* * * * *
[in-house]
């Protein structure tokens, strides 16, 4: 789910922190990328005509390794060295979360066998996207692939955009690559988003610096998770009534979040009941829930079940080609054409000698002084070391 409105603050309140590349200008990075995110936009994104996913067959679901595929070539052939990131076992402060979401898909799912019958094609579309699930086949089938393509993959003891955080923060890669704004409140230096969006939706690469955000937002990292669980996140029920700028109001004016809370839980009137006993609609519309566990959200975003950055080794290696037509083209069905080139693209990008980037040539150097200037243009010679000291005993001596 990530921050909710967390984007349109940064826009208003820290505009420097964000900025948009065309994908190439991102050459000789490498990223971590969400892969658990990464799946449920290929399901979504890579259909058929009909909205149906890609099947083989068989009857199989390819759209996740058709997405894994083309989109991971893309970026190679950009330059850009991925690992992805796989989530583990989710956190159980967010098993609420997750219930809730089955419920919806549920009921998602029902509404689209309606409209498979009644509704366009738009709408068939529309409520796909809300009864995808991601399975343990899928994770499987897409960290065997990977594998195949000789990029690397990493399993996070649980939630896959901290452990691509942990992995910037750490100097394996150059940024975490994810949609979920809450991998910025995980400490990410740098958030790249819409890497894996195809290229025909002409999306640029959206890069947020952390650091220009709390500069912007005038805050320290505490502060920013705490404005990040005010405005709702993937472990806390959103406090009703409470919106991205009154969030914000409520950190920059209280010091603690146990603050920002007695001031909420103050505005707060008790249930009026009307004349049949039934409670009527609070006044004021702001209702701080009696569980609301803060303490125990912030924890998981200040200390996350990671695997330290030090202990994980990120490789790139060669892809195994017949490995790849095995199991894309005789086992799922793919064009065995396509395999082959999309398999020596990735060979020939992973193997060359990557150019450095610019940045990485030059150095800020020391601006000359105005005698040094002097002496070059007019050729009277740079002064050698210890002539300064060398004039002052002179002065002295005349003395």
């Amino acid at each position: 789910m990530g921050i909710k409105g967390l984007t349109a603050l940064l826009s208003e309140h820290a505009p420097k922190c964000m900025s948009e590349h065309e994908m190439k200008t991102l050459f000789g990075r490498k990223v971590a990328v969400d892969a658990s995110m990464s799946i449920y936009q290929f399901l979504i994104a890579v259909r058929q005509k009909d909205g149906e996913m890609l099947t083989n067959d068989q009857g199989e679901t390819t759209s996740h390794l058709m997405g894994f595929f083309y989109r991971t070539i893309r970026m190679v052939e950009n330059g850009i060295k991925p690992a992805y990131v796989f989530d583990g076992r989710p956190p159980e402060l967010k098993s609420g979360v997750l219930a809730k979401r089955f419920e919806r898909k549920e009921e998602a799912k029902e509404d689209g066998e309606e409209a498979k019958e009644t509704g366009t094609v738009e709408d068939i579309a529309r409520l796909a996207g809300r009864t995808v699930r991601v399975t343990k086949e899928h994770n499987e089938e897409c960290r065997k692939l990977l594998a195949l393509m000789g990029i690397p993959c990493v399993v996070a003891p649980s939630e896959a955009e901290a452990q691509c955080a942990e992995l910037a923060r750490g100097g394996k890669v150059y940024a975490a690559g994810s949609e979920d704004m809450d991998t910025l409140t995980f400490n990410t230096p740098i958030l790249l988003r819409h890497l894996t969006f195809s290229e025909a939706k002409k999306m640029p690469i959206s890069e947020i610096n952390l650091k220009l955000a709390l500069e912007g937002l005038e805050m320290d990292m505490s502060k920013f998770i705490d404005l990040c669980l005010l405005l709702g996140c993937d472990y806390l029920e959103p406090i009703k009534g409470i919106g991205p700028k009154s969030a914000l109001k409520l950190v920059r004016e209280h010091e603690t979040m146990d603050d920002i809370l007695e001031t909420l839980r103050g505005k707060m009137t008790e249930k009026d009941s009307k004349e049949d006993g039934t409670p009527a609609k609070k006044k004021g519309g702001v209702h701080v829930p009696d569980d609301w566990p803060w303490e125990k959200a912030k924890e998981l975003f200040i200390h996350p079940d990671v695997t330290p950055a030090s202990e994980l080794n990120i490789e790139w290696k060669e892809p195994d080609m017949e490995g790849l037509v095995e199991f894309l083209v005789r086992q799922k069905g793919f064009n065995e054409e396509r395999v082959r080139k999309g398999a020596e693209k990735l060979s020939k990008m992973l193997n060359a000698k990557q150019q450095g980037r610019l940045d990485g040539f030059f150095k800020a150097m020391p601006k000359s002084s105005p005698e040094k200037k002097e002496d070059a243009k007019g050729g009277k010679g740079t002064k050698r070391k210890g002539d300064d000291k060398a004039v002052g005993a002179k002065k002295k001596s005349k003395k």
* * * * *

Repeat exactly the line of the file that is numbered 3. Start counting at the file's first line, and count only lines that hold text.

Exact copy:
């Amino acid at each position: 789910m990530g921050i909710k409105g967390l984007t349109a603050l940064l826009s208003e309140h820290a505009p420097k922190c964000m900025s948009e590349h065309e994908m190439k200008t991102l050459f000789g990075r490498k990223v971590a990328v969400d892969a658990s995110m990464s799946i449920y936009q290929f399901l979504i994104a890579v259909r058929q005509k009909d909205g149906e996913m890609l099947t083989n067959d068989q009857g199989e679901t390819t759209s996740h390794l058709m997405g894994f595929f083309y989109r991971t070539i893309r970026m190679v052939e950009n330059g850009i060295k991925p690992a992805y990131v796989f989530d583990g076992r989710p956190p159980e402060l967010k098993s609420g979360v997750l219930a809730k979401r089955f419920e919806r898909k549920e009921e998602a799912k029902e509404d689209g066998e309606e409209a498979k019958e009644t509704g366009t094609v738009e709408d068939i579309a529309r409520l796909a996207g809300r009864t995808v699930r991601v399975t343990k086949e899928h994770n499987e089938e897409c960290r065997k692939l990977l594998a195949l393509m000789g990029i690397p993959c990493v399993v996070a003891p649980s939630e896959a955009e901290a452990q691509c955080a942990e992995l910037a923060r750490g100097g394996k890669v150059y940024a975490a690559g994810s949609e979920d704004m809450d991998t910025l409140t995980f400490n990410t230096p740098i958030l790249l988003r819409h890497l894996t969006f195809s290229e025909a939706k002409k999306m640029p690469i959206s890069e947020i610096n952390l650091k220009l955000a709390l500069e912007g937002l005038e805050m320290d990292m505490s502060k920013f998770i705490d404005l990040c669980l005010l405005l709702g996140c993937d472990y806390l029920e959103p406090i009703k009534g409470i919106g991205p700028k009154s969030a914000l109001k409520l950190v920059r004016e209280h010091e603690t979040m146990d603050d920002i809370l007695e001031t909420l839980r103050g505005k707060m009137t008790e249930k009026d009941s009307k004349e049949d006993g039934t409670p009527a609609k609070k006044k004021g519309g702001v209702h701080v829930p009696d569980d609301w566990p803060w303490e125990k959200a912030k924890e998981l975003f200040i200390h996350p079940d990671v695997t330290p950055a030090s202990e994980l080794n990120i490789e790139w290696k060669e892809p195994d080609m017949e490995g790849l037509v095995e199991f894309l083209v005789r086992q799922k069905g793919f064009n065995e054409e396509r395999v082959r080139k999309g398999a020596e693209k990735l060979s020939k990008m992973l193997n060359a000698k990557q150019q450095g980037r610019l940045d990485g040539f030059f150095k800020a150097m020391p601006k000359s002084s105005p005698e040094k200037k002097e002496d070059a243009k007019g050729g009277k010679g740079t002064k050698r070391k210890g002539d300064d000291k060398a004039v002052g005993a002179k002065k002295k001596s005349k003395k």